Media and petition campaign to end live sheep exports ramps up

Sheep Central, August 28, 2023

Australian sheep in Oman, allegedly outside ESCAS supply chains. Source – Animals Australia.

A RENEWED call for the Federal Government to declare an end date for live sheep exports by sea has coincided with an ABC online story today and 7.30 current affairs television segment tonight about Export Supply Assurance System leakages in the Oman market over recent months.

Material provided to the ABC by Animals Australia investigator Shatha Hamade reportedly includes previously unseen footage of sheep allegedly sold outside ESCAS supply chains in Oman after an investigation began and exporters were asked to implement stronger control arrangements, extra surveillance and additional reporting.

The Alliance for Animals today promoted the #LegislateTheDate petition that has already been signed by more than 25,000 people while also providing a link to the ABC’s online story as a precursor to the 7.30 segment the alliance said would air tonight.

The alliance said legislating an end date for live sheep exports by sea in this term of Parliament “is vital to ensure the phase out occurs; to avoid prolonged uncertainty for Australian farmers; and to advance Australia’s international reputation through improved animal welfare policy.” The petition asks House of Representatives to legislate the date within the 47th Parliament, “to phase out live sheep export from Australia by sea within the shortest possible timeframe.”

The ABC online story comes as the Department of Agriculture Fisheries and Forestry considers further action against exporters and has prompted the Australian Livestock Exporters Council to reissue a statement supporting the DAFF investigation into the alleged Oman market ESCAS leakages. The statement said ALEC has issued three previous statements on allegations made by the activist group Animals Australia.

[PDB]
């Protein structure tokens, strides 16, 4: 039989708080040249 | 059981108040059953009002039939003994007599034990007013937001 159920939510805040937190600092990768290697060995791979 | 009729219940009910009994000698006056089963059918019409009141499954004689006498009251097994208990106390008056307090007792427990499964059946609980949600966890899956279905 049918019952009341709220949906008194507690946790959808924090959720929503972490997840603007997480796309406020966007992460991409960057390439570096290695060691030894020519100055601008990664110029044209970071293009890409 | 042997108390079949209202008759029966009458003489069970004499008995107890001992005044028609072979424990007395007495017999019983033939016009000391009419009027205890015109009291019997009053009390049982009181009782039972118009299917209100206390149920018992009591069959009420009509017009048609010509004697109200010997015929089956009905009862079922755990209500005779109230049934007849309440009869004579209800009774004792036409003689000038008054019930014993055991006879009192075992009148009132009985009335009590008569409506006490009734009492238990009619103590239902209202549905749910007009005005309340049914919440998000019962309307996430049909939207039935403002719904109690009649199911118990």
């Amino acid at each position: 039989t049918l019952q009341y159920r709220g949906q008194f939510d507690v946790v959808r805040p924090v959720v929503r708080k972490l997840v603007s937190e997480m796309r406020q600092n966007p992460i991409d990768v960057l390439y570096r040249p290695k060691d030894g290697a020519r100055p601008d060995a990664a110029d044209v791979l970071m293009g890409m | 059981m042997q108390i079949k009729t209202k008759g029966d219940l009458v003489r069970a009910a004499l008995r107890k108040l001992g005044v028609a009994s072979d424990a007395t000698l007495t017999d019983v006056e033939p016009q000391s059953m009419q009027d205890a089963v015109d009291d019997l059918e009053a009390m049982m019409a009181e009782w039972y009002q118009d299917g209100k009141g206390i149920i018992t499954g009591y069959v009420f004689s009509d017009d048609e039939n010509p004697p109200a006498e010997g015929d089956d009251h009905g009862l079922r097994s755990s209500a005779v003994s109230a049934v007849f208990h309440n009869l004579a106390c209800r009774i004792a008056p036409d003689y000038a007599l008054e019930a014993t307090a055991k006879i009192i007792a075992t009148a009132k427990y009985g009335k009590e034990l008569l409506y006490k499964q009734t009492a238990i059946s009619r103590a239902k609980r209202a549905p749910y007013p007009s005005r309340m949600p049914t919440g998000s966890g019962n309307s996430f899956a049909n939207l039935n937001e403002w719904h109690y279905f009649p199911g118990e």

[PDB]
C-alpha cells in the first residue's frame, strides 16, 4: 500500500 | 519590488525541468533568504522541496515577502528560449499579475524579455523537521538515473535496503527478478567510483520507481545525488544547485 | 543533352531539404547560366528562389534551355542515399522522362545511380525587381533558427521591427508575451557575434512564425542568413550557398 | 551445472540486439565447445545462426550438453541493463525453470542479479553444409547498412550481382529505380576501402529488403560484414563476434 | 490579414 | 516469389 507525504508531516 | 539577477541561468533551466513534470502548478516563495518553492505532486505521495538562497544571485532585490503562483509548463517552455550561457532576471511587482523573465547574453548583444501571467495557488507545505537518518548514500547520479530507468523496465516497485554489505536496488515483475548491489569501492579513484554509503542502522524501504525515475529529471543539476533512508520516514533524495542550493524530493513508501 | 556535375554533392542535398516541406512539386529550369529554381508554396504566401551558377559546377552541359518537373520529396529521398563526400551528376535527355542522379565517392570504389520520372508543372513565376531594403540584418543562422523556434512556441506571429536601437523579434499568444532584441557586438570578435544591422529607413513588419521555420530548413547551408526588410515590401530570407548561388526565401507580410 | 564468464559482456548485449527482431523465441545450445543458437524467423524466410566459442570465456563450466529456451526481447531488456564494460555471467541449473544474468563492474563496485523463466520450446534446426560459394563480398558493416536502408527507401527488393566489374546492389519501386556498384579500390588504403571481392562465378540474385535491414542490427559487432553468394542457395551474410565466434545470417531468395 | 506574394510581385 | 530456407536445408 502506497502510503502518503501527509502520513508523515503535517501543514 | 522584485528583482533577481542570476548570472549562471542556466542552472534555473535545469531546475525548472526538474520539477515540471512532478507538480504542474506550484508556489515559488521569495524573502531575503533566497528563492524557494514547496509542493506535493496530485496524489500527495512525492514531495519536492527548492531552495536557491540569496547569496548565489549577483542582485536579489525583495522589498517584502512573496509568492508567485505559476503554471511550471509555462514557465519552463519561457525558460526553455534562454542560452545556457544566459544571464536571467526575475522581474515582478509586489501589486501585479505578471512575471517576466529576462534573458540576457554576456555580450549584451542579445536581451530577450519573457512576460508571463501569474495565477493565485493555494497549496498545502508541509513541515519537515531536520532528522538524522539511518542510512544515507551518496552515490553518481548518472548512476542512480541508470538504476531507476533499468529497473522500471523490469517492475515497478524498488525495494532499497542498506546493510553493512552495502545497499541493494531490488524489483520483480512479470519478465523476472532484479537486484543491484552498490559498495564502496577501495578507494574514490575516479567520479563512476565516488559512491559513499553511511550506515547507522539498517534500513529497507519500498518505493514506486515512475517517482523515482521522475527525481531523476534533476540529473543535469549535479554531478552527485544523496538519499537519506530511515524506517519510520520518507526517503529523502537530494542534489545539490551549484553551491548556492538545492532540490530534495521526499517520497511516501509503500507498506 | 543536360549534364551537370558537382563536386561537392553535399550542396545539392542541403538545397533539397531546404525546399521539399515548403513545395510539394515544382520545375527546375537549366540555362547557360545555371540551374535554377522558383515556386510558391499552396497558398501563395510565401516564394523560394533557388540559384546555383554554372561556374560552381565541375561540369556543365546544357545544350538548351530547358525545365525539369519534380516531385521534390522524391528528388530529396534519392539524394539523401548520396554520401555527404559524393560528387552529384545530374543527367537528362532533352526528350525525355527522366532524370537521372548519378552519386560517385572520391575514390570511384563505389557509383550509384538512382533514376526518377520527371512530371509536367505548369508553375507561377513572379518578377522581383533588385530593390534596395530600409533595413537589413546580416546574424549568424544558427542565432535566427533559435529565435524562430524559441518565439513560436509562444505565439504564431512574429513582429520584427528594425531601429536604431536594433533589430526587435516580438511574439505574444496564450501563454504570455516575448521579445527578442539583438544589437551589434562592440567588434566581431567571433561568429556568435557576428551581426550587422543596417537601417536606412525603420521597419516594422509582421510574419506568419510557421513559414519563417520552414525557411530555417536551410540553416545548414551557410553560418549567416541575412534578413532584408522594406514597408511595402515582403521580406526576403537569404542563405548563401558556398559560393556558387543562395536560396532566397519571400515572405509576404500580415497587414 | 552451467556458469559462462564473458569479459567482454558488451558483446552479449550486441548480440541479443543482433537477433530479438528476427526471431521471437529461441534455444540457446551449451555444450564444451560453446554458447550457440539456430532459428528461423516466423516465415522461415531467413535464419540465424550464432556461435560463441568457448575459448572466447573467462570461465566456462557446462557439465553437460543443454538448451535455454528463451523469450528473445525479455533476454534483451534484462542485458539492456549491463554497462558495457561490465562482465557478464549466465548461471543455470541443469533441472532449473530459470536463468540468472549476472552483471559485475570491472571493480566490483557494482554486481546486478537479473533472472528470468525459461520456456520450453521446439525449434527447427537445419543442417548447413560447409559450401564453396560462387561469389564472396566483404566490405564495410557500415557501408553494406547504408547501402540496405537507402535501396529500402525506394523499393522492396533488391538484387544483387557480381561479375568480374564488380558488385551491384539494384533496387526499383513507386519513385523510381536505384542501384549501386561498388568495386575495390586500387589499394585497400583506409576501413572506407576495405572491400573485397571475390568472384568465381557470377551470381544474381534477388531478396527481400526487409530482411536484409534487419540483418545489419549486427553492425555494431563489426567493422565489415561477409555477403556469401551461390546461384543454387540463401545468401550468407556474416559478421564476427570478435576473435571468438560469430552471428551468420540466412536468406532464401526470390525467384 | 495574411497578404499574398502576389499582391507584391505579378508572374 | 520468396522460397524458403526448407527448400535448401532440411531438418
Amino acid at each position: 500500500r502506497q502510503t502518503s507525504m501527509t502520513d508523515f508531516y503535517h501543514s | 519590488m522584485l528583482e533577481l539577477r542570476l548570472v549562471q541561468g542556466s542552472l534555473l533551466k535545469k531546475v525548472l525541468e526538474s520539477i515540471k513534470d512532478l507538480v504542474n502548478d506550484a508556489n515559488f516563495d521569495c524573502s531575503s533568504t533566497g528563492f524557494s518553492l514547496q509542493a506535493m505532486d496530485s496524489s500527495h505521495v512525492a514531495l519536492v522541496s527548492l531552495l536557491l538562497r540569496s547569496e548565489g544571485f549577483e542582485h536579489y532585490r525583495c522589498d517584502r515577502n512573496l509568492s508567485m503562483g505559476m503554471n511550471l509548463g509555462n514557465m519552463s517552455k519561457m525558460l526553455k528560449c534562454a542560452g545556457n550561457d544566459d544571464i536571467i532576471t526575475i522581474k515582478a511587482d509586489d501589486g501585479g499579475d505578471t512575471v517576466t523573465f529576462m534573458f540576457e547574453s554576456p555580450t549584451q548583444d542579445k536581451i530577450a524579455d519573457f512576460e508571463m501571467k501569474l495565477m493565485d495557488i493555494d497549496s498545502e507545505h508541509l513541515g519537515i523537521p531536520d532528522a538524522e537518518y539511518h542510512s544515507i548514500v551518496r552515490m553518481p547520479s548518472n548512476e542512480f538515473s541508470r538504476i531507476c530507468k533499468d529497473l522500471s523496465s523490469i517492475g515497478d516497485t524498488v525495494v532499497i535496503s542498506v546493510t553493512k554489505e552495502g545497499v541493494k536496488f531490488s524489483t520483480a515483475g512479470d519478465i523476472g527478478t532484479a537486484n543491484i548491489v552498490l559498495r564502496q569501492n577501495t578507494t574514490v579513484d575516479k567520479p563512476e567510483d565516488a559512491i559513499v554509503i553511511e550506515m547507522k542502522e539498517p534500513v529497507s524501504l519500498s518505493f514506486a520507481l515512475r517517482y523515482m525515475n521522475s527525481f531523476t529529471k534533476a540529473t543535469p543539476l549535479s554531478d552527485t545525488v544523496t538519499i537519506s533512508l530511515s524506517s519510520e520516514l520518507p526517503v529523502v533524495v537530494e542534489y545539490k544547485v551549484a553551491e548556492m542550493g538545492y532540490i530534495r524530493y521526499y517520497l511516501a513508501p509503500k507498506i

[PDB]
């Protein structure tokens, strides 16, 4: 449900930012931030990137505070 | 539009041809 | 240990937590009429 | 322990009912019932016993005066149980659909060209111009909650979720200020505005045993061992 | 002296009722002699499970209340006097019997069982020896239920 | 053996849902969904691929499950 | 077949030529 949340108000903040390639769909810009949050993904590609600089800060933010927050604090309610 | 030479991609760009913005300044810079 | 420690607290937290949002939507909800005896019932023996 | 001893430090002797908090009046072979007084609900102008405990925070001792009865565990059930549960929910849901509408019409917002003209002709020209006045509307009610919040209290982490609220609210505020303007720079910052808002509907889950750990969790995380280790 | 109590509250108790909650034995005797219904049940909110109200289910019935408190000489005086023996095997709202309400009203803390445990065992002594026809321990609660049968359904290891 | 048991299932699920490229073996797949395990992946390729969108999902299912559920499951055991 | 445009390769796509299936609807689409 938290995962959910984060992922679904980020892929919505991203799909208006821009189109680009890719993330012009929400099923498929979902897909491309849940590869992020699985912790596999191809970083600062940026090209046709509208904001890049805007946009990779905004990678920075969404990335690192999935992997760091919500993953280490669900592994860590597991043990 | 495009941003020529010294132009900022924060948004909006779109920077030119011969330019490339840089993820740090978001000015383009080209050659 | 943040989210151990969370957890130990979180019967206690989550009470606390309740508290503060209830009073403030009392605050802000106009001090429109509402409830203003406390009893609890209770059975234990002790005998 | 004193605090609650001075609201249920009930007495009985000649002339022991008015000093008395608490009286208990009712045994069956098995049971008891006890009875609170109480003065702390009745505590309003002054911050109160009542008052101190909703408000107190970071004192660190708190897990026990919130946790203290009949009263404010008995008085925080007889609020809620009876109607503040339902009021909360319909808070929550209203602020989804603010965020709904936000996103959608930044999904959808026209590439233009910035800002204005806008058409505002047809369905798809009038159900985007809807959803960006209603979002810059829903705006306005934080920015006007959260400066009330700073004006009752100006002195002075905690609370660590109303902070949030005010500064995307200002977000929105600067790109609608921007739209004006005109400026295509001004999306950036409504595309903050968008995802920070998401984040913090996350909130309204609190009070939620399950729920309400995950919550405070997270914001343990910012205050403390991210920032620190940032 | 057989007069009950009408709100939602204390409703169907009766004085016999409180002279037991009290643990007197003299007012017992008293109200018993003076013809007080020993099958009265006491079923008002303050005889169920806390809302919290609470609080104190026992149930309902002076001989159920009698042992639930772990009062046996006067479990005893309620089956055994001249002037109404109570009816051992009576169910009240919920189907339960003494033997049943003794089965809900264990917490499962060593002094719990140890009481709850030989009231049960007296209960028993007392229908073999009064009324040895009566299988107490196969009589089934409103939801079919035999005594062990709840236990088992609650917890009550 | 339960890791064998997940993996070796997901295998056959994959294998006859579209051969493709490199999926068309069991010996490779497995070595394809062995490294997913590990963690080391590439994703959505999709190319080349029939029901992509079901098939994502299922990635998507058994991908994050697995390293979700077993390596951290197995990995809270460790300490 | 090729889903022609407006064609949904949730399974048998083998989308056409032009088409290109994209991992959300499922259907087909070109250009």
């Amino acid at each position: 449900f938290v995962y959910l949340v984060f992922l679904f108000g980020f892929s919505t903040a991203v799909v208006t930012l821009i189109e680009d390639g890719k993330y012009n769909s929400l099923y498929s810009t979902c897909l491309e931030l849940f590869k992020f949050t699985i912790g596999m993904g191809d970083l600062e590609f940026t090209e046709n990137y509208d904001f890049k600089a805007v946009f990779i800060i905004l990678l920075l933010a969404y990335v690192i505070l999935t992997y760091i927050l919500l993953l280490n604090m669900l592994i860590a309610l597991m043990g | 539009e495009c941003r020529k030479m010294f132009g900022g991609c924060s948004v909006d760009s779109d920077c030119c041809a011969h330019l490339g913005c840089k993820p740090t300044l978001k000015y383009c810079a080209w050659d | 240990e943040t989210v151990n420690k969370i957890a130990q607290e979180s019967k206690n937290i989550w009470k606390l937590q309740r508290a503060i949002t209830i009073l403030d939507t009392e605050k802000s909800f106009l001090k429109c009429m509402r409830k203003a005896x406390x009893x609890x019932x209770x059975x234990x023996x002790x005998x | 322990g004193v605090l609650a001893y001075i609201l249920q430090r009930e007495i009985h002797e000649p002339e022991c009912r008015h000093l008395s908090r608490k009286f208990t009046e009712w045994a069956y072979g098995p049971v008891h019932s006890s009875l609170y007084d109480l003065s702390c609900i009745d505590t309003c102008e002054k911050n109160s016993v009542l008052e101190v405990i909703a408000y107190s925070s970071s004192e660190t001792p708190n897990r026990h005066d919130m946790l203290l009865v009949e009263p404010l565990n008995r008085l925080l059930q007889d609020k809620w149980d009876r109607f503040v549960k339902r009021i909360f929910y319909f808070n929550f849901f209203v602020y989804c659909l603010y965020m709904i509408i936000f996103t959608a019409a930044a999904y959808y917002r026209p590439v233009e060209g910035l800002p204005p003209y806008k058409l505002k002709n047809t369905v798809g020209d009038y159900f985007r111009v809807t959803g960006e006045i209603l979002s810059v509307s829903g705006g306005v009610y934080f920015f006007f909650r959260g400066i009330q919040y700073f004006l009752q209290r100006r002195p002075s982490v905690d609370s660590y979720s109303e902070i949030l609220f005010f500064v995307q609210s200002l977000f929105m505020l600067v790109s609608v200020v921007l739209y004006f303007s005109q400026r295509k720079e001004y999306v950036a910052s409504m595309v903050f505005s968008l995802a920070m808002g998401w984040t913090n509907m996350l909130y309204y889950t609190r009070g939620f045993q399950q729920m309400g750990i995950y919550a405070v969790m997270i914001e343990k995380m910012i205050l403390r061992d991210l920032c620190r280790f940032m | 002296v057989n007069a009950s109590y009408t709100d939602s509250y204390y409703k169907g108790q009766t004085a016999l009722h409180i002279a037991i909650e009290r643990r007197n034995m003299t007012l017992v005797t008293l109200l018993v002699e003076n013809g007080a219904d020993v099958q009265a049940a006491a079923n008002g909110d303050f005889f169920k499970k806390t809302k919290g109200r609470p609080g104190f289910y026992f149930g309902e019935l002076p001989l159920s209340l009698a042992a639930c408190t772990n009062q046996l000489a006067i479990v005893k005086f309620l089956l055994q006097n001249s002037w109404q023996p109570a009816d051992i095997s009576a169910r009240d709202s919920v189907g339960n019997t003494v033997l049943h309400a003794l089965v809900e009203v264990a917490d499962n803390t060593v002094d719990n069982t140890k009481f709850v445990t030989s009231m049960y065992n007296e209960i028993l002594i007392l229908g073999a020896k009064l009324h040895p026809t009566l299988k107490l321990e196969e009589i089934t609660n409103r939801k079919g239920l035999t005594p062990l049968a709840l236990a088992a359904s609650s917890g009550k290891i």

“These statements were made on 30 May 2023, 2 June 2023, and 26 June 2023.

“This means, at the time of writing, the industry first informed the public about the allegations 11 weeks ago and our statements were covered by various media outlets at the time,” ALEC said.

“Since then, there has been an ongoing investigation into the allegations by the Department of Agriculture Fisheries and Forestry (DAFF), which is responsible for regulating the industry.

“We consider this investigation by DAFF entirely appropriate and support it completely as part of a strong regulatory system,” ALEC said.

“We have been very clear in the meantime that we do not wish to prejudice that investigation by making further comment.

“ALEC and its members are unaware of any new allegations since advising the public of the situation 11 weeks ago,” the statement said.

“If any new allegations are made during this story, then Animals Australia should immediately refer them to DAFF for investigation.

“If there are no new allegations, this is simply a rehash of an issue the industry made public nearly 3 months ago and it should be called out for the political campaign it is – designed to undermine the Export Supply Assurance System (ESCAS), not enhance it.”

ALEC said Australia is the only country in the world, out of over 100 that export livestock, that has regulations seeking to manage the welfare of livestock.

“While no system is perfect, it has improved animal welfare in all our sheep, goat and cattle markets for over a decade, contributing to a net improvement in animal welfare globally.

“At the same time the Australian live export industry has provided food security to millions of people in countries that cannot produce enough protein for their populations,” the council said.

“We are also sure this story will be timed in a manner that seeks to capitalise on the Albanese Government’s announcement to phase out live sheep exports.

“This policy will cause irreparable damage to the businesses of Western Australian farmers and to Australia’s longstanding friendship with our Middle Eastern trading partners,” ALEC said.

“We know the community does not support it.”